5 ways to help you get more from Linked In

5 ways to help you get more from Linked In

In a previous post we looked at 5 key networking tips. Tip 4 encourages using multiple channels including online media to help with your networking goals, Linked In of course being one of the main platforms.

If used strategically and towards its full potential, Linked In can be an excellent way of researching companies and people, great for helping you keep in touch with your network, and a channel to help you craft and communicate your ‘personal brand’, an increasingly used career development buzzword and approach in recent times.

 

1. Spend time on your profile

Once you’ve registered it’s important to spend some time creating the profile you want at the world to see. Add an appropriate professional photo – remember this isn’t Facebook – a head a shoulders shot usually works best. Add your current job title and a summary profile that describes in 2 or 3 easy to read paragraphs, what you’ve done, doing and are looking to achieve. Make sure you include keywords to increase your chance of being found in relevant Linked In searches.

Next, add your employment and education history and be sure that it matches up with your CV. You don’t want conflicting information confusing potential employers and clients.

Have a look at the profile complete % which can be found on the right hand side of the page – you’re aiming for 100%.

 

2. Find and join relevant groups

Search for and join groups in your areas of interest; a great way of finding people in relevant career fields and identifying hot topics that are being discussed within certain communities. Some groups are open for all to join and some are private which means they will need to accept you - which they usually will do after viewing your profile.

 

3. Participate

Once you’ve created your account and profile don’t expect other Linked In members to come flocking to you. To build your online community and position yourself in the way you want, you need to become an active user. Start to share and link to news articles, blogs and other online content that help define your areas of interest and which may be of use to your connections. Comment on other people’s posts and shared content, and when you’re good and ready, start to contribute to the discussions that take place over all kinds of topics within the groups (see point 2 above).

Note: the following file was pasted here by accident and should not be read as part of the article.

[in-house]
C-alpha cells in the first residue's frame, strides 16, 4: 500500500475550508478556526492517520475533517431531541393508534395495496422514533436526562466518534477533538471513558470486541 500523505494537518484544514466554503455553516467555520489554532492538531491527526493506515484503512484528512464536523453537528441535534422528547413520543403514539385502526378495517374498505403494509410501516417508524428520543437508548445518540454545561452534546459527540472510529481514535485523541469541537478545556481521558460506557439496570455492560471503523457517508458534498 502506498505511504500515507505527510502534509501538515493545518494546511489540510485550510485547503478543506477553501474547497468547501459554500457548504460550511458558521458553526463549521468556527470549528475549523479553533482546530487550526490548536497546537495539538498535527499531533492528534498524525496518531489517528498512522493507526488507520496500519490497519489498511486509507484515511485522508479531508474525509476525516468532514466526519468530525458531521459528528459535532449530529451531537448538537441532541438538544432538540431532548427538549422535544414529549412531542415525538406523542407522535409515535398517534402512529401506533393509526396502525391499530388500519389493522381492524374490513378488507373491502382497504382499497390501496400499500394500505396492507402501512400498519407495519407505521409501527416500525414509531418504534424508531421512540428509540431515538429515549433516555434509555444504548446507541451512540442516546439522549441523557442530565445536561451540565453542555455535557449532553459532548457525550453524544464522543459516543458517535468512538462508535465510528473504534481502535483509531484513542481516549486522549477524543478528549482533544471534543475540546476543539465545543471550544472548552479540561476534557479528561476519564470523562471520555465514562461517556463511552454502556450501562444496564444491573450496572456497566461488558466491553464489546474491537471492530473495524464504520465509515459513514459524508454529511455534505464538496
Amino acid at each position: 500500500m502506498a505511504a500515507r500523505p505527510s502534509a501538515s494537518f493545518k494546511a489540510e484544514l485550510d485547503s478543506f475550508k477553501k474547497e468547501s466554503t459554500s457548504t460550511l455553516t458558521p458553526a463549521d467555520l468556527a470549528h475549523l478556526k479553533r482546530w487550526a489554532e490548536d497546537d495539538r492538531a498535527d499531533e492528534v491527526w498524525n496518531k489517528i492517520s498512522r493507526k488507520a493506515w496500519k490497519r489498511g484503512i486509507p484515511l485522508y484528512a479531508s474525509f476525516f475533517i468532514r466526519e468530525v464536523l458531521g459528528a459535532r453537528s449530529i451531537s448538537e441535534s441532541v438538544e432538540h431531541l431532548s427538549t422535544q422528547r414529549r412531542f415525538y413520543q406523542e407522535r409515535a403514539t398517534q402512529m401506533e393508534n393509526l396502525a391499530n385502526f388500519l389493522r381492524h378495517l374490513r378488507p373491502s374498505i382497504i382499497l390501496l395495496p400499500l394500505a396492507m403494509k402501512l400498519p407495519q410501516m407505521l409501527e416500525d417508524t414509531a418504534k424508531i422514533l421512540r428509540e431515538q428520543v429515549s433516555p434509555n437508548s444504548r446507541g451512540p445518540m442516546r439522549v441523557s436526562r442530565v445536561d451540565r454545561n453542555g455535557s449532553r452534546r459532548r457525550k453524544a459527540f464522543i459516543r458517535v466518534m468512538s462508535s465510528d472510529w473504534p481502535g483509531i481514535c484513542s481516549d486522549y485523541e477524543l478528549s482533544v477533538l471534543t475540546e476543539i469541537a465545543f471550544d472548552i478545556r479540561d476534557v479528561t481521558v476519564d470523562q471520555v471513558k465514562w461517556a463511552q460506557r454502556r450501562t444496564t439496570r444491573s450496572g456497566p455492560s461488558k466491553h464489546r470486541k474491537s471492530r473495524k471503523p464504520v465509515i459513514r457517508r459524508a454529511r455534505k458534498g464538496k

Doing this will help keep you in the minds of your connections in an unobtrusive manner and allow you to share some of your views, start discussions and pose questions of your own. All of which can help you on the road to becoming considered a ‘useful’ connection and will contribute to the process of communicating your own brand.

 

4. Create a customised / personalised URL

Click the ‘update your public profile setting’ under your profile picture, then click the ‘create your custom URL’ link on the right hand side of the page. This allows you to create a shorter, more personalised url which you can copy and paste onto other documentation such as your CV. Much better than the long scary url which is auto generated upon registration of an account.

 

5. Ask for recommendations

Aim to build up a bank of written recommendations from employers, ex/colleagues and clients which can help deliver a snapshot of some of the good work you’ve done, the type of worker you are and how good you are to work with. It might not ultimately be what lands you your dream job but a good recommendation can go a long way. You can request one through the Linked in system, but it can often be more effective and polite to ask via email, phone or in person in the first instance.

 

For more help setting up and using online platforms for your career search and development, please get in touch.

 

 

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